Mark Bertolini

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Mark Bertolini
Mark Bertolini (cropped).jpg
Bertolini at the World Economic Forum in 2011
Born 1956
Alma mater Wayne State University (B.A.)
Cornell University (MBA)
Occupation CEO of Aetna

Mark T. Bertolini (born 1956) is the CEO of Aetna, a Fortune 50 diversified health care benefits company with over $60 billion in 2015 revenue. Bertolini assumed the role of CEO on November 29, 2010 and of Chairman on April 8, 2011.

Early life[edit]

Bertolini was born in 1956.[1] He completed his undergraduate studies at Wayne State University in Detroit, Michigan, and earned an MBA from Cornell University's Samuel Curtis Johnson Graduate School of Management.[2]

Career[edit]

Bertolini held executive positions at Cigna, NYLCare Health Plans, and SelectCare before joining Aetna in 2003. He became CEO of Aetna on November 29, 2010, and chairman on April 8, 2011.[2] As chairman, president and CEO of Hartford, Conn.-based Aetna, Bertolini oversees a health insurer with more than $35.5 billion in revenue, according to 2012 figures.[3]

He serves on the Board of Directors for the U.S.-China Business Council and on the Board of Directors for FIDELCO; an organization that trains, breeds and provides guide dogs for the visually impaired. In addition, Bertolini is on the Board of Directors for The Hole in the Wall Gang Camp, an organization that focuses on serving children with serious illnesses including cancer.[4]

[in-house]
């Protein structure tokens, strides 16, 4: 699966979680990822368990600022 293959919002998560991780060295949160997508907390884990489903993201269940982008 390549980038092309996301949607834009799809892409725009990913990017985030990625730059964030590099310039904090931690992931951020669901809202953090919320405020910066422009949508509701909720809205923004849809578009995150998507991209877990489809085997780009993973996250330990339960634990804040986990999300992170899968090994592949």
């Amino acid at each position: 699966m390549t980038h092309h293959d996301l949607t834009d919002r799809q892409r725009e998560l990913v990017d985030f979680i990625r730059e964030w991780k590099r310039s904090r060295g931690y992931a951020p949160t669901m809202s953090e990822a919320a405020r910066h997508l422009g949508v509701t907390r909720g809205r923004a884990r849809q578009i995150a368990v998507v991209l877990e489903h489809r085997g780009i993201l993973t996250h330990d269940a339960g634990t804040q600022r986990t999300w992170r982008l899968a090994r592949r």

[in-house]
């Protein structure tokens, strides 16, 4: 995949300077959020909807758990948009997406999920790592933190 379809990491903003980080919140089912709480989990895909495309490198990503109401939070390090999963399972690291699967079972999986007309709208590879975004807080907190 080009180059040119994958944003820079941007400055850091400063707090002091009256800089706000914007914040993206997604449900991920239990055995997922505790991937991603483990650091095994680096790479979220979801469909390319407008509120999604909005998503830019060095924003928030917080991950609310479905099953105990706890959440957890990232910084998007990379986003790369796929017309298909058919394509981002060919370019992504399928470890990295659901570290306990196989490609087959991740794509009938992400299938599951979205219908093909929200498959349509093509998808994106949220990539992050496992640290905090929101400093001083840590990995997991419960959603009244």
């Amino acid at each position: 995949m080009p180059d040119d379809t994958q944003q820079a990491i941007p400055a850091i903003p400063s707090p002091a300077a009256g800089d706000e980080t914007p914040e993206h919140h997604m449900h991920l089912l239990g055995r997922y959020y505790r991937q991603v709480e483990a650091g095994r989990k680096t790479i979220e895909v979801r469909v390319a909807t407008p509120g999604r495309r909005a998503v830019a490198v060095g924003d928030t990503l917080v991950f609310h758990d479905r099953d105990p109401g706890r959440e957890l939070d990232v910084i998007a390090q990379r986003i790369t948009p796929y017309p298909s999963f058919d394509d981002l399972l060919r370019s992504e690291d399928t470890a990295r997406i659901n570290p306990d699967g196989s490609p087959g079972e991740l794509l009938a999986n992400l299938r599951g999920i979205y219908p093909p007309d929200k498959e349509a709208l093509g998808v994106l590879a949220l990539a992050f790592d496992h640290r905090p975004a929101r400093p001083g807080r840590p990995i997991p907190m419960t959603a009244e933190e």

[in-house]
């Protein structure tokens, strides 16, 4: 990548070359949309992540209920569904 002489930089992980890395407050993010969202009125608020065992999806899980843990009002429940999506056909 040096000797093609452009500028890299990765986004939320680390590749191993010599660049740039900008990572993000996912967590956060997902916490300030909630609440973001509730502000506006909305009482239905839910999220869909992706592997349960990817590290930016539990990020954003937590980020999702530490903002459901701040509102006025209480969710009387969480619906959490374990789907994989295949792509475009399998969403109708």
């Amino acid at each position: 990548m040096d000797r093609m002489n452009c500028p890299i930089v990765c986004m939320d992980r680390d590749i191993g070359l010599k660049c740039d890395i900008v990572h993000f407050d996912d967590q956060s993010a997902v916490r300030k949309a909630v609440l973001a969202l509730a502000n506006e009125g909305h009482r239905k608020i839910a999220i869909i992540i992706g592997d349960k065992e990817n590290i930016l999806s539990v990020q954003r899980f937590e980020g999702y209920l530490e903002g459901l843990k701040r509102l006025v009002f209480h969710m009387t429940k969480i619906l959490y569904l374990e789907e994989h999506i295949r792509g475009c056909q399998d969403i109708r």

Bertolini received a total compensation of $10.6 million in 2011 and $13.2 million in 2012 despite a cut of bonuses from $2 million to $892,000 for failing to meet financial performance goals.[5][not in citation given] In 2013, Bertolini received $30.7 million in compensation.[6]

Bertolini in April 2016 described Aetna's participation in ACA individual exchanges as "a good investment" despite initial losses, emphasizing the long-term possibilities. By July 5, 2016 he wrote to the DOJ that Aetna would, instead of expanding into 20 states, reduce its participation from 15 to ten states if its merger with Humana were challenged by the DOJ. After that challenge occurred, Aetna reduced its participation in ObamaCare individual exchanges to four states, citing its inability to sustain the losses it incurred in those markets. Among the states Aetna abandoned was Pennsylvania where it ran a profit in 2014 and 2015 and projected a record profit for 2017. Bertolini said in an August 2 conference to financial analysts that the decision to withdraw from the exchanges was "a separate conversation" from the Humana merger lawsuit.[7] In January 2017, the merger was blocked by a federal judge.[8]

Personal life[edit]

In 2004, Bertolini was involved in a severe ski accident, which left him disabled for a year, prompting him to investigate alternative healing methods such as acupuncture and yoga and other treatment modalities that Aetna would not cover.[9][10][11]

References[edit]

External links[edit]